On the night of Feb. 23, 2002, Pichushkin said, he was "hunting" for a victim near the metro station and saw Viricheva looking distraught.
"I understood immediately that she was upset and offered her some company," Pichushkin told the court, speaking through a microphone in the glassed-in defendant's cage.
While he plied most of his male victims with alcohol, Pichushkin took a different tack with women.
"Women always need to have a financial interest," he told the court.
To lure Viricheva, Pichushkin told her that he had several boxes of brand-new contraband cameras stashed deep inside the park. He told her not to waste her time grieving, that she would be better off making some money. If she would help him move the merchandise, she could keep half of it for herself, both Pichushkin and Viricheva told the court.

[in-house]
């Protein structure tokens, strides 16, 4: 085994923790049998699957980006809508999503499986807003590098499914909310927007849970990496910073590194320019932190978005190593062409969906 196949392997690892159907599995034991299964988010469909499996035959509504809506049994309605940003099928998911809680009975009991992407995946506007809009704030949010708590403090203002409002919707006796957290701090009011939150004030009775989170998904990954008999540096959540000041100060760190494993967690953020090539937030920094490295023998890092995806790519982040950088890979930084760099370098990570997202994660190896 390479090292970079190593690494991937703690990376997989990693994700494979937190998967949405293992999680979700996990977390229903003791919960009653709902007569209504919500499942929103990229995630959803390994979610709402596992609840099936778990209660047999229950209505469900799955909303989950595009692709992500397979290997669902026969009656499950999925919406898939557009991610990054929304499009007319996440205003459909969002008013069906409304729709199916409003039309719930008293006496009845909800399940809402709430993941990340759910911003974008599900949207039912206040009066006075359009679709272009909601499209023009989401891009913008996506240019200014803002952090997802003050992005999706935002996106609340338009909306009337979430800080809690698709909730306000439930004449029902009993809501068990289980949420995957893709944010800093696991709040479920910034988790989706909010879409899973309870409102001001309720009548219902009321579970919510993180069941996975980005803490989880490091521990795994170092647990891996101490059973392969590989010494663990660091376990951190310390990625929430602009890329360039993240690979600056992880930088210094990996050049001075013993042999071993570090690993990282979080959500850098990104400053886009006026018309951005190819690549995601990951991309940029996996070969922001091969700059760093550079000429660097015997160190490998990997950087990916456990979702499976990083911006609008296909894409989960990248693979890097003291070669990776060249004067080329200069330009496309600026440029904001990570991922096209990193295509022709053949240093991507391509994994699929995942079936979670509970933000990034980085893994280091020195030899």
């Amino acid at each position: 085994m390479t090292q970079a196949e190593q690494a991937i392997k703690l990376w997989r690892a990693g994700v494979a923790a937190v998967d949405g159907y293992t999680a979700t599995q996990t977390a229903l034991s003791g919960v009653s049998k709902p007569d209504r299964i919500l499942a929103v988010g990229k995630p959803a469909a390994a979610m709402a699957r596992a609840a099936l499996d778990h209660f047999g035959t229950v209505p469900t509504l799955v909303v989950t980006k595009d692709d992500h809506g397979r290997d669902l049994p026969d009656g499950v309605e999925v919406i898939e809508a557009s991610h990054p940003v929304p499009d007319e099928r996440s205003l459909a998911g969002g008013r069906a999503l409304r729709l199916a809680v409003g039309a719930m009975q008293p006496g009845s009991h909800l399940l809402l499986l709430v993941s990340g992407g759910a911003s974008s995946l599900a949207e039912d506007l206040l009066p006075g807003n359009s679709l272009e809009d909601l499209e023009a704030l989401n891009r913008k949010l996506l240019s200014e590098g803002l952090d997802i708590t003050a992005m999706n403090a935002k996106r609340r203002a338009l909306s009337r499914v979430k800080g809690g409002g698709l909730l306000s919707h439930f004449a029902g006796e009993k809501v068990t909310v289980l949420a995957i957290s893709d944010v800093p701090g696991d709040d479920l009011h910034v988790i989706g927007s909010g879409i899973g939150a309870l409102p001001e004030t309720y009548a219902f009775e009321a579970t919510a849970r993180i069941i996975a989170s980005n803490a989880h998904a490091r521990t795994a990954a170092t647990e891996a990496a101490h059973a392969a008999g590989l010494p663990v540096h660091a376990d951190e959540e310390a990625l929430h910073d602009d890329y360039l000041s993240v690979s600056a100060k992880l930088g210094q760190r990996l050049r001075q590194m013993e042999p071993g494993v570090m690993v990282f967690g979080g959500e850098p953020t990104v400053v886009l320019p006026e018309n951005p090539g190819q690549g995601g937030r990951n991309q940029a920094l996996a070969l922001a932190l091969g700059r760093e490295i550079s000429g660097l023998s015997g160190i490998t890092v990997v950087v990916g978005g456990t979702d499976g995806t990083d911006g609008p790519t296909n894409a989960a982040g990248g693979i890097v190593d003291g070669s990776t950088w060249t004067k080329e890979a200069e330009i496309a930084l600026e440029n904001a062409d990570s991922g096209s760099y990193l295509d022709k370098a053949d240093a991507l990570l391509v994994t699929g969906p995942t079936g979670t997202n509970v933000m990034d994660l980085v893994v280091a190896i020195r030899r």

It was dark when they arrived at the concrete well where Pichushkin said he had left the cameras, and Viricheva was pressing him to hurry up. She had to wake up early the next morning to go to work.
Pichushkin lifted the manhole cover off the well and told Viricheva to come closer. When she approached, he quickly grabbed her and shoved her inside. As she tried to keep her grasp on the rim of the cylinder, Pichushkin grabbed her by the hair and began smashing her head against the well's concrete walls. She had no choice but to let herself fall.
"I realized that he would kill me like this," she said. "So I let go."
The last thing she heard was Pichushkin yell, "Take a bath there," she told the court.
A Narrow Escape
Waste from all over western Moscow flows through the network of sewage pipes under Bittsevsky Park, according to the city water supply monopoly, Mosvodokanal. In some places, the stream of sewage reaches a speed of up to 7 meters per second, Mosvodokanal official Andrei Fomushkin testified in court.